It was their dear friends Ed and Elaine Keating who first brought Ringling College of Art and Design to the attention of Susan and Roy Palmer, something for which Susan said she will always be grateful.
“The first event we ever went to (in the late 1980s) was the Trustee Scholar Luncheon, which was held in the parking lot off of U.S. 41. There was no other place to hold an event back then,” Susan recalled. “I remember there were five Trustee Scholars and we came away so impressed with those students that we knew we had to become involved.”
Susan and her husband, Roy, who passed away in 2017, lived in Chicago before settling on the Gulf Coast in 1987. Though she says that she and Roy lived like gypsies for much of their married life, traveling around the country and the world, they finally made Sarasota their home. After an extensive, four-year renovation, the Palmers settled at Es Ca Bay, an estate designed by Thomas Reed Martin that Susan calls her “dream house.” It was originally built for a Chicago spinster who was a former Ringling School of Art and Design student.
The Keatings introduced the Palmers to then-Ringling President Arland Christ-Janer, better known to his friends as CJ. “We fell in love with CJ and learned there was a tremendous need for scholarships. Then, as we got more involved, we learned there was no endowment, and not much of a campus, other than the Keating Center and a few other buildings. … There was so much that needed to be done,” Susan said.
“Roy was a great believer in education. We both felt very strongly that we wanted to contribute to scholarships, but CJ’s wish list at the time was for help with the school’s infrastructure,” Susan said. On the campus today, you will find the Palmer Quadrangle (student residences) and a group study room on the first floor of the Goldstein Library. There is also the Susan Palmer Fitness Center, named for Susan in honor of her many contributions.
While the infrastructure of the campus was important at the time, it was scholarships that both Roy and Susan believed were the lifeblood of the institution. “There was nothing back then in terms of scholarships, nothing. And we have built and built and built over the years to where there are a considerable number today. Scholarships are crucial if we are to continue to attract the caliber of talented students that has made the school what it is today,” Susan said.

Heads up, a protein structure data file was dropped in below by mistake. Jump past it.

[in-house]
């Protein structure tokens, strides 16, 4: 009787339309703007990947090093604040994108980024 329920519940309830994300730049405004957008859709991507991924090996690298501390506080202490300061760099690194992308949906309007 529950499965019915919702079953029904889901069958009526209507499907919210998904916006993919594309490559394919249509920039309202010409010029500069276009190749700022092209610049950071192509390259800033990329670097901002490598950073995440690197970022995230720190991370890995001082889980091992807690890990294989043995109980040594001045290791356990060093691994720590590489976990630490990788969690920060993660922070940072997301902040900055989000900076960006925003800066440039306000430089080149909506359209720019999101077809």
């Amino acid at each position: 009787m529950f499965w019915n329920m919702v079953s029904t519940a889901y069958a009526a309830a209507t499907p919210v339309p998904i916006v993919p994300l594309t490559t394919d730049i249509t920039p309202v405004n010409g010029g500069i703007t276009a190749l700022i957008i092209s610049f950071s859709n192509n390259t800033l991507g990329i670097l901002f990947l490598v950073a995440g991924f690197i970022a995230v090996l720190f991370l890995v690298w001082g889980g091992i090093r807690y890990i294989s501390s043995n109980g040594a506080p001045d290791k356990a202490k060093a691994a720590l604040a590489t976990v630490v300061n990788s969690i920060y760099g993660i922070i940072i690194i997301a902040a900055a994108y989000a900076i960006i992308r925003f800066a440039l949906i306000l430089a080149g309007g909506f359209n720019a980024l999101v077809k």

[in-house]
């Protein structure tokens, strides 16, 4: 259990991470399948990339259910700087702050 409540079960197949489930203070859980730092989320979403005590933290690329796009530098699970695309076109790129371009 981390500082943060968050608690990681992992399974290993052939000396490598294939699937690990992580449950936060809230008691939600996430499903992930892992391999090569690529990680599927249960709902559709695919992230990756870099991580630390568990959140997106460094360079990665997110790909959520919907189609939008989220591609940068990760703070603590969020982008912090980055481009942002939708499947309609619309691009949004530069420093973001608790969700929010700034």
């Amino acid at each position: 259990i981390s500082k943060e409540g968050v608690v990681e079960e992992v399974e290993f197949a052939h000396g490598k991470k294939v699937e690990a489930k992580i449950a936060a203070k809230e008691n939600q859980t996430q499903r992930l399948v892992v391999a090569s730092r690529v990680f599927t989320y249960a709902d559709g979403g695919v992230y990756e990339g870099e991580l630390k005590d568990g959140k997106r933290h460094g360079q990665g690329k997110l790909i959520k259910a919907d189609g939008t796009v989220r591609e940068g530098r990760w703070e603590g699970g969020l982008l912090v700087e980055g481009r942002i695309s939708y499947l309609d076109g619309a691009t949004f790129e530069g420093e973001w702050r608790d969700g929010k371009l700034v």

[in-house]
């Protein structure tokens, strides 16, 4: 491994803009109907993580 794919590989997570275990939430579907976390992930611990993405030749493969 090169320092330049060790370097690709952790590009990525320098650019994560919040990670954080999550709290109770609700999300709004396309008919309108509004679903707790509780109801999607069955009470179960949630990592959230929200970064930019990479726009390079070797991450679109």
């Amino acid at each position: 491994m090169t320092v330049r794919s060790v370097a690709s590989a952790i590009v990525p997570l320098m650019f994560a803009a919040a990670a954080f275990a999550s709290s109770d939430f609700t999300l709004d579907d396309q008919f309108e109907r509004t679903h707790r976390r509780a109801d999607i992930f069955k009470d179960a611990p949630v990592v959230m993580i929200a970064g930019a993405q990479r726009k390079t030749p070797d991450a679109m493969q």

It was Arland Christ-Janer who introduced Susan to Diane Roskamp, and theirs became a lifelong friendship. Diane firmly believed that Ringling College needed to start hosting some fundraising events, and CJ believed that Susan and Diane were the team to make that happen. “What we ended up doing in 1997 was hosting The Night of the Red Dragon, which was the school’s first scholarship fundraiser. It eventually evolved into An Evening at the Avant-Garde,” Susan said.
Susan was also instrumental in establishing the Avant-Garde Scholarship. “It began in 2008, when I chaired the event,” she said. “We raised enough money for the endowment of what is today known as the Avant-Garde Scholarship, which is given annually to a junior based on his or her volunteerism and what has given back to the school and fellow students. That scholarship,” Susan said, “led to establishing the Emerging Service Leaders Award, scholarships given to 10 sophomores annually to recognize exemplary service.”
Dr. Larry R. Thompson joined Ringling College of Art and Design as its new president in 1999. Susan describes his contributions to the College as nothing short of phenomenal. “He will give anybody his time and listen to what they have to say. He is a wonderful listener and an even more wonderful doer and achiever,” she said. “He has drummed it into all of our heads that Ringling College is going to be the pre-eminent art and design college in the world. And you know, it is getting there. It really is.”
Susan has served as a trustee of Ringling College since 2005. “My first board meeting was on the day that we approved the new Ringling College Museum Campus, which includes the Sarasota Art Museum of Ringling College,” she said. “That is why underwriting and naming a gallery at the Museum was so important to me. It has been a part of my entire tenure on the Board of Trustees, and is part of my legacy here.”
“Today, I feel just incredulous about the College and its students. The growth here is just off the charts. I don’t know what is happening at other art and design colleges, but here at Ringling College, the future for our students is unlimited.”
By Gayle Guynup
Photo by Barbara Banks